Which makes you wonder what other “candidate worlds” aren’t worlds after all.
“These types of systems could be ubiquitous in the universe. This is a really exciting time for planet hunters.” –Phil Muirhead
When you look up at the twinkling stars in the sky, you might expect that they’re not so different from our own Sun. In some ways they are: they burn through the nuclear fuel in their core and give off tremendous amounts of light and heat, which make their way across many light years to our eyes. But another expectation of ours — that they’d have planets and a Solar System not so different from our own — takes a lot more work to verify.
Stars are the easy prey for astronomers: they’re bright, their light can be broken up into its individual wavelengths, and we can determine their speed, mass, size and even their age relatively easily. But planets are another story entirely. Except for the closest, largest and most widely-separated worlds from their stars, our current technology is completely insufficient for imaging planets directly. Instead, we’re forced to rely on indirect techniques, which is how the Kepler spacecraft works.
Our most prolific planet-finding satellite, Kepler surveyed over 150,000 stars within a few thousand light years of Earth, looking for the phenomenon of a planetary transit. When a planet passes in front of a star, a fraction of that star’s light gets blocked by the passing disc of the planet. Even if the planet is warm enough to emit its own light, the fact that it’s at a lower temperature than the star itself means that the star’s brightness — as we see it — appears to take a temporary dip. This dip only lasts a short amount of time, depending on how fast the planet is moving, restoring the star back to its original apparent brightness quite rapidly.
But simply seeing that transiting phenomenon doesn’t mean we have a planet! There are many things besides an orbiting world aligned with our line-of-sight that could cause that same phenomenon, including:
- A transiting object moving through our galaxy, like a rogue planet, a nearby (solar system) object, or even another, cooler star in interstellar space.
- An eclipsing binary, or a second star in the inner solar system that appears to dim when one star passes in front of the other.
- Or a brown dwarf: a failed star that fuses deuterium. That type of star would be dimmer than the main star, but could still transit in front of it, causing the same drop in brightness we’d see with a planet.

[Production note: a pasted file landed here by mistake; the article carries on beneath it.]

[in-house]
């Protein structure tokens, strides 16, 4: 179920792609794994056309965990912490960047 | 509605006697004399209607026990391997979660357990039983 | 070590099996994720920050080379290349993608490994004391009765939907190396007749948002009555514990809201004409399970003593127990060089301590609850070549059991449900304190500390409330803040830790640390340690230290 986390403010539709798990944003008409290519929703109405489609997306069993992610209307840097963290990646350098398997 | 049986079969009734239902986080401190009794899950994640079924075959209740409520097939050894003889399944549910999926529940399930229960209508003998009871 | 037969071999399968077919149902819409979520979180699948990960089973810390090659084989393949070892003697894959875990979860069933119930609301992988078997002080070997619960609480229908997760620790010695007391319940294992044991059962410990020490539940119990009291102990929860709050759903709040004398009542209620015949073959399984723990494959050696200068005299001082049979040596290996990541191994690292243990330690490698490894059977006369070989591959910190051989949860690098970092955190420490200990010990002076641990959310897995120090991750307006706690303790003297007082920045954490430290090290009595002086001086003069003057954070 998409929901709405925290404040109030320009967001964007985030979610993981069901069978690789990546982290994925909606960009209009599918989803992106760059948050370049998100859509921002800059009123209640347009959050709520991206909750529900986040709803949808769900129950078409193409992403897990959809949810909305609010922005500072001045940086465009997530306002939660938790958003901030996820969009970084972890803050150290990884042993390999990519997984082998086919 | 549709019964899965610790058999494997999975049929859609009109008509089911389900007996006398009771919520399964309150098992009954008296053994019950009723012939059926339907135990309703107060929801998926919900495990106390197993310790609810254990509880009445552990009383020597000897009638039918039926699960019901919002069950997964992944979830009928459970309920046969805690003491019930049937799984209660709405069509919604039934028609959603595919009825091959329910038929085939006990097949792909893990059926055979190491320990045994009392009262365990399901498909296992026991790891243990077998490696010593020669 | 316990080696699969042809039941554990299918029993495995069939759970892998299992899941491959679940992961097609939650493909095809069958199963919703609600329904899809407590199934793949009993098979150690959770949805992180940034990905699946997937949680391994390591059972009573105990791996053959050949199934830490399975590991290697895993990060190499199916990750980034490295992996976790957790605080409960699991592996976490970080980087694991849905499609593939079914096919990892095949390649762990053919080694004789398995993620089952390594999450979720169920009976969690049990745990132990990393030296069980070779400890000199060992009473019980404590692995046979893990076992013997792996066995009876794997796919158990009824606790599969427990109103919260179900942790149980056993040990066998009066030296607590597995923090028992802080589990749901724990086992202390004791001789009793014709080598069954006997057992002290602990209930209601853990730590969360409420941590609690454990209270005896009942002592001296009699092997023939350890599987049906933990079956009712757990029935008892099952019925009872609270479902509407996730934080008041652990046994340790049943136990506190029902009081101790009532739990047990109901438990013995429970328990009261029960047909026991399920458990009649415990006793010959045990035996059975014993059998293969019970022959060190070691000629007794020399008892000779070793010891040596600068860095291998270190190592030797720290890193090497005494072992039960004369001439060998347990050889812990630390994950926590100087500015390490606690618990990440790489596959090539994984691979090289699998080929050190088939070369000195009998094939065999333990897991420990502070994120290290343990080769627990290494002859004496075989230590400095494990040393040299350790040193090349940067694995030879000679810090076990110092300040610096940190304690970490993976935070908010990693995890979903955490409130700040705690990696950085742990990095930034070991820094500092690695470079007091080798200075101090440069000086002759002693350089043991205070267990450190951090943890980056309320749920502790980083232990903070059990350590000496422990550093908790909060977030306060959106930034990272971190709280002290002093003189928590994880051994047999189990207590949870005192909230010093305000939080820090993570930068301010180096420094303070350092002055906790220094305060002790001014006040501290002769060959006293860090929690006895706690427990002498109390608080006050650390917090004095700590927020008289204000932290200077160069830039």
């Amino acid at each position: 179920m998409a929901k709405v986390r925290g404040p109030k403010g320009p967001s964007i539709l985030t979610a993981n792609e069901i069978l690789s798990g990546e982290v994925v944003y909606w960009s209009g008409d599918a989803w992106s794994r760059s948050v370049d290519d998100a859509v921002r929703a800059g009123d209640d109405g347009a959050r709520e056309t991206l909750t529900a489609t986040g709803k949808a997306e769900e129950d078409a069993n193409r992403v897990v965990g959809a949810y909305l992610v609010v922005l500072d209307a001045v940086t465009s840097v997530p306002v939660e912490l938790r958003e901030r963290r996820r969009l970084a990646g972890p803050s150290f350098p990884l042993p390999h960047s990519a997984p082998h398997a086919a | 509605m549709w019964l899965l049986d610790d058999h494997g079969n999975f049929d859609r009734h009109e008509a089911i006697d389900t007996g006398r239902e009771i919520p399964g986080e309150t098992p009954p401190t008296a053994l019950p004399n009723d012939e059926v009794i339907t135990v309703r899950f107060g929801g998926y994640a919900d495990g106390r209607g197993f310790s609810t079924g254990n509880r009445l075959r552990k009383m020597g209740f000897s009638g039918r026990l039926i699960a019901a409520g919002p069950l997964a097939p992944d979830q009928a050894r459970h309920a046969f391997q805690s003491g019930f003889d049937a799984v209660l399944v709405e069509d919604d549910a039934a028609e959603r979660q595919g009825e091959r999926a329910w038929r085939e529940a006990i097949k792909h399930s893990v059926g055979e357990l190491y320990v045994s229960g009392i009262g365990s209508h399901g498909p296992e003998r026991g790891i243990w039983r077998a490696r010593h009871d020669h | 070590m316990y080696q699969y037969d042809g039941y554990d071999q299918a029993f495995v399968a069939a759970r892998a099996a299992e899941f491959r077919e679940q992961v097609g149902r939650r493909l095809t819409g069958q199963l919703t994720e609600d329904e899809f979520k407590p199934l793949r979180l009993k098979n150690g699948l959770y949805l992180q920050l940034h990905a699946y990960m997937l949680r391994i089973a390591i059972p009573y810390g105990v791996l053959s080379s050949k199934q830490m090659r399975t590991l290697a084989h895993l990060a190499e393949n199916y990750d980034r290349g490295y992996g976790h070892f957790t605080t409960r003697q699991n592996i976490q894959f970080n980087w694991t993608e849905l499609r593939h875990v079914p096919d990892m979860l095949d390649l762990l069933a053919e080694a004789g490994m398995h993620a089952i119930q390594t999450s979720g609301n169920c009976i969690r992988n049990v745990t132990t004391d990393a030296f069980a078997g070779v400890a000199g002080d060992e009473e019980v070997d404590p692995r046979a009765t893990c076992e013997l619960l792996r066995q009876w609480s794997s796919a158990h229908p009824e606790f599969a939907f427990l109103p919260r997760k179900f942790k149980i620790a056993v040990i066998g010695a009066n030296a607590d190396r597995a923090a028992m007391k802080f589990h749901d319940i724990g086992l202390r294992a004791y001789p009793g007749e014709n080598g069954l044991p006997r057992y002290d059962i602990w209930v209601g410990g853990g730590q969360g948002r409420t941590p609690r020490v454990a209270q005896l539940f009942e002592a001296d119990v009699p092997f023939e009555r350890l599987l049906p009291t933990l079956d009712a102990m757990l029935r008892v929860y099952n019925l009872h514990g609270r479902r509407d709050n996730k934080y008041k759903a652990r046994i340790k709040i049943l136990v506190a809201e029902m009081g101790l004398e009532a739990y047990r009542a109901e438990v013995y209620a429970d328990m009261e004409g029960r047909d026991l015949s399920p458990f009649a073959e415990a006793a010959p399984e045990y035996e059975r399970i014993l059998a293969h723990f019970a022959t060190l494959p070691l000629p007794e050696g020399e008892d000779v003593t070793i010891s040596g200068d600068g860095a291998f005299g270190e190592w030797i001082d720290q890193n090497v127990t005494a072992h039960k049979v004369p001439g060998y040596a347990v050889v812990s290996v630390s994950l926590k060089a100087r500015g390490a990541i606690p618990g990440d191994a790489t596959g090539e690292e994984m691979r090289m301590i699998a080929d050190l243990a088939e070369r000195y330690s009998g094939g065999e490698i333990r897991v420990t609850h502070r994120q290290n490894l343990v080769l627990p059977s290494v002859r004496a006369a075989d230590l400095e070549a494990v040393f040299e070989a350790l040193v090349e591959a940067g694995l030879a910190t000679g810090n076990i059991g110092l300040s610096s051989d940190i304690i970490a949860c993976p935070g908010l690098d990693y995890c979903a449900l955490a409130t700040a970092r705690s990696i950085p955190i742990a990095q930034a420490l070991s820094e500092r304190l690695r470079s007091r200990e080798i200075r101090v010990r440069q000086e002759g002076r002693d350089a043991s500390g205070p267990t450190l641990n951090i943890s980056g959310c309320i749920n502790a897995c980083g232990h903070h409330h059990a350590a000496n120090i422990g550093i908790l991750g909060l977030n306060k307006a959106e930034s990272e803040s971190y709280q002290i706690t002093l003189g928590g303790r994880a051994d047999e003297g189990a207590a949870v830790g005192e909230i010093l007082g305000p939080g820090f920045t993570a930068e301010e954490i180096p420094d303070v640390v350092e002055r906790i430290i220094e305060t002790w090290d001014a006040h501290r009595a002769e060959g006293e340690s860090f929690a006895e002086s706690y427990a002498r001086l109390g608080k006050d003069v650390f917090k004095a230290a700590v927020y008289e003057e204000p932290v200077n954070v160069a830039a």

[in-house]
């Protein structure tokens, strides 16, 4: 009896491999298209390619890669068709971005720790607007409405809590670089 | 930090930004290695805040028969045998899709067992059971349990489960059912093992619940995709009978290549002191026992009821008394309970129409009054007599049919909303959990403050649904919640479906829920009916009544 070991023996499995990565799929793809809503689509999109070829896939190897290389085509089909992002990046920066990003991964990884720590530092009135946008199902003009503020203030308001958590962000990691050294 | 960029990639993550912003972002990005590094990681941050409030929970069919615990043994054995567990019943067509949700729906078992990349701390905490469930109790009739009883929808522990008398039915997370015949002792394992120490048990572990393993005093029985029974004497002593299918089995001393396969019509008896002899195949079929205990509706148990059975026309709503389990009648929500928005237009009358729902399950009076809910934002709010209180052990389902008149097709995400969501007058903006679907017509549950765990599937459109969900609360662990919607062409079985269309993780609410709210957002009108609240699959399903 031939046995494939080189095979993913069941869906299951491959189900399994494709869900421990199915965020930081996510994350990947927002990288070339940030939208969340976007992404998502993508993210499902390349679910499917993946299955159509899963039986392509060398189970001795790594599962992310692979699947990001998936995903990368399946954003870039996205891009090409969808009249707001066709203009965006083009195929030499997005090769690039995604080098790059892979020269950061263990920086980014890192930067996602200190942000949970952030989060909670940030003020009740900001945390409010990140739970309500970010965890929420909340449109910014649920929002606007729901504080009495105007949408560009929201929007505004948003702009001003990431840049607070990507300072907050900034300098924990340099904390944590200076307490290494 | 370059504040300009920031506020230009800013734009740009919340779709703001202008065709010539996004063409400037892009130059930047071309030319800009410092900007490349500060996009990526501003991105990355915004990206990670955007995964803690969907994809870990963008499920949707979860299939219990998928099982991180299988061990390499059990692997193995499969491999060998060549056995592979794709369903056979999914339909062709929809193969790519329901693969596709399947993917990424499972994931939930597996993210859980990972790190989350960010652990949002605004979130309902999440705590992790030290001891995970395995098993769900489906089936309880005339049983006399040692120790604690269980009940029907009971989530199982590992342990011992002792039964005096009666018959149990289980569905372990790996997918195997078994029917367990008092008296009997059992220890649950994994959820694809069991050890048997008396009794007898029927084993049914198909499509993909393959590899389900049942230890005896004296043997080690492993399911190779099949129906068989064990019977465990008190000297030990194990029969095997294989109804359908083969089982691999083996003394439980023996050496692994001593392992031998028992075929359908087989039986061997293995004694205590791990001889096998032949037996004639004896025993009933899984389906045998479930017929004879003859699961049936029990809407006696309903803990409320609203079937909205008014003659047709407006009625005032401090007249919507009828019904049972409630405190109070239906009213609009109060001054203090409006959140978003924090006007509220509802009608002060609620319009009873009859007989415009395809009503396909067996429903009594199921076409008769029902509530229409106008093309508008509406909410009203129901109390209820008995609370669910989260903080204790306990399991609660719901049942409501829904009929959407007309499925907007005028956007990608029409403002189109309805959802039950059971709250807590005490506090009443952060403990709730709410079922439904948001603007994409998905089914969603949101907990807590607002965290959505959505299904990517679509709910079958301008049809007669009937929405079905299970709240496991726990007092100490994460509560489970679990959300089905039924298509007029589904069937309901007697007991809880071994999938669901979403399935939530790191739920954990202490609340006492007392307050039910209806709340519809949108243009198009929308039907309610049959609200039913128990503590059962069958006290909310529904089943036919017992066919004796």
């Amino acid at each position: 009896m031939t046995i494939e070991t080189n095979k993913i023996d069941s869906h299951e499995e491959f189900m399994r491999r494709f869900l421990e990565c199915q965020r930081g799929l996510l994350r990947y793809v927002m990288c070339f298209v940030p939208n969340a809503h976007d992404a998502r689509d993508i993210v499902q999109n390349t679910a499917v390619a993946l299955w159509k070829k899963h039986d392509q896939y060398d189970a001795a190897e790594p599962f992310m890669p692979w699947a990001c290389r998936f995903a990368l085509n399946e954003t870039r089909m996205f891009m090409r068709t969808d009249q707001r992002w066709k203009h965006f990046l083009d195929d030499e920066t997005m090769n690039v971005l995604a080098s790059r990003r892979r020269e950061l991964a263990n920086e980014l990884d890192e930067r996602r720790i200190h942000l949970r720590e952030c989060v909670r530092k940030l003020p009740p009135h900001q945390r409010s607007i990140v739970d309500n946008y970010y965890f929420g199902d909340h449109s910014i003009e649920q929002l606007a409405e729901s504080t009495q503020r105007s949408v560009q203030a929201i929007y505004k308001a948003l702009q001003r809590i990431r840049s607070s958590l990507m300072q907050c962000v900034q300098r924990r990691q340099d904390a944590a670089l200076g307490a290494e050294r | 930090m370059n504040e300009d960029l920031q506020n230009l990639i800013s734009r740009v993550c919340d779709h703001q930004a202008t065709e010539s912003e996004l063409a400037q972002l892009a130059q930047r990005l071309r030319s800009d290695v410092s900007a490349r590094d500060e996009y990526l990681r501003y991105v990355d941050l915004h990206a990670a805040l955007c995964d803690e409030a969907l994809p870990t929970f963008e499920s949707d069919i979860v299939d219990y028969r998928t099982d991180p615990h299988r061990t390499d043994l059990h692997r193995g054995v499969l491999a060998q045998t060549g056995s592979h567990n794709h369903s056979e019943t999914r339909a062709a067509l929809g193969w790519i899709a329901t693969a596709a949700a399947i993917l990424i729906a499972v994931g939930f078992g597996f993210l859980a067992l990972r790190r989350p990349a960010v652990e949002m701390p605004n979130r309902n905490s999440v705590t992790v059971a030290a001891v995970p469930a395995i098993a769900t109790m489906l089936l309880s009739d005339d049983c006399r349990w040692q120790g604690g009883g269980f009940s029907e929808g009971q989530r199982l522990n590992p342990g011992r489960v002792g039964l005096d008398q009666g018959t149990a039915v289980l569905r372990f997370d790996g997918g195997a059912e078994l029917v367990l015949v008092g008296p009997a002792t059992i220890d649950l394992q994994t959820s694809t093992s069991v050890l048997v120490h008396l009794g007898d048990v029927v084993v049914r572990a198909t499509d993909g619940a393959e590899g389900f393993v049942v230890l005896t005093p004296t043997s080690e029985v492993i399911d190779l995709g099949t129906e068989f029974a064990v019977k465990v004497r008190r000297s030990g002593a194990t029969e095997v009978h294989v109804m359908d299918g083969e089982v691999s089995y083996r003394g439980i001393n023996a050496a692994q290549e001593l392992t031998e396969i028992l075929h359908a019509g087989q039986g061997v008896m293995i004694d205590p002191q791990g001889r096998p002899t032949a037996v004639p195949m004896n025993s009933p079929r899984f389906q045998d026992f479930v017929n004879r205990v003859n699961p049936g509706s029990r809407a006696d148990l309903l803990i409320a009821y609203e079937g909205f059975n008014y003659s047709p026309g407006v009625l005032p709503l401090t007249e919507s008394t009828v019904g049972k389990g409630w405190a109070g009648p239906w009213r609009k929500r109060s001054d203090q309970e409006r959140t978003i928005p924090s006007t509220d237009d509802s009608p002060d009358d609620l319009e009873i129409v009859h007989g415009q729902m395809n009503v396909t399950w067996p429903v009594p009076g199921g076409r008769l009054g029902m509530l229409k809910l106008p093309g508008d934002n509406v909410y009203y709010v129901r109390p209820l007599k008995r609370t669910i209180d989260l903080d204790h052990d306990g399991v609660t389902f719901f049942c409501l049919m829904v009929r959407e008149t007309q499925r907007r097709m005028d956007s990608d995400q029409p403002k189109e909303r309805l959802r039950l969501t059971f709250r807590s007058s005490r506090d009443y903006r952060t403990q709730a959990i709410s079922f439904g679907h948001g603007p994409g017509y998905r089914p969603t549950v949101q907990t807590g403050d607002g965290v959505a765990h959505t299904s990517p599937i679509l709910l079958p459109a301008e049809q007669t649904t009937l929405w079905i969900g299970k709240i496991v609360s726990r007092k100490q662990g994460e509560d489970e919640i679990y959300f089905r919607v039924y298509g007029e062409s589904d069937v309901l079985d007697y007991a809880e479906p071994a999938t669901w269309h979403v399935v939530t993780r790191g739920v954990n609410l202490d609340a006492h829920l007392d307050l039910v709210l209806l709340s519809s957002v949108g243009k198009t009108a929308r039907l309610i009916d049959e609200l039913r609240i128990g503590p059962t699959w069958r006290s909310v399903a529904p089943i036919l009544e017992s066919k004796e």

In order to eliminate that first possibility, Kepler needs to see multiple transits of the same magnitude and a constant periodicity. But the other two need an independent method.
In particular, the easiest way to go about it is to measure the mass of the world, which you can do with a different method known as the stellar wobble method. Planets don’t simply orbit their parent stars; planets also exert an equal-and-opposite gravitational force on those stars and cause the stars to make small circles in their orbits. When the star moves towards us, the light from it gets slightly shifted towards the blue; when the star moves away, the light gets slightly shifted towards the red. By looking for this red-blue-red-blue pattern, we can measure the mass of the planet, and determine whether it’s a star, a brown dwarf, or a giant planet.
Yesterday, results were released from an international team led by Alexandre Santerne from Instituto de Astrofísica e Ciências do Espaço, where they measured 129 objects-of-interest identified by Kepler for a period of five years. They did spectroscopic analysis, which means they studied the individual wavelengths of light coming from the star, and expected a false positive rate of about 10-to-20%, which is what most scientists estimated.
But they found, instead, that over half (52%) of the planetary candidates were, in fact, eclipsing binaries, with another three candidates turning out to be brown dwarfs.
This is really troubling! When we look at our own Solar System, even the innermost planet — tiny Mercury — takes 88 days to orbit the Sun. But so many of these giant worlds (or brown dwarfs, or even stars) are less than a tenth the distance to the main star as Mercury is from ours! As Santerne says:
After 20 years of exploring planets as big as Jupiter around other suns, we still have a lot of questions left open. For instance, we don’t understand what is the physical mechanism that forms Jupiter-like planets with orbital periods as little as a few days. It is like if our annual rotation around the Sun would last only a few days — imagine your age!
But perhaps the biggest surprise is that the majority of these thought-to-be planets aren’t planets at all, but are massive stars (or almost stars) in their own right. Perhaps, with only one main star in our Solar System, we’re the ones who are the oddities, after all.
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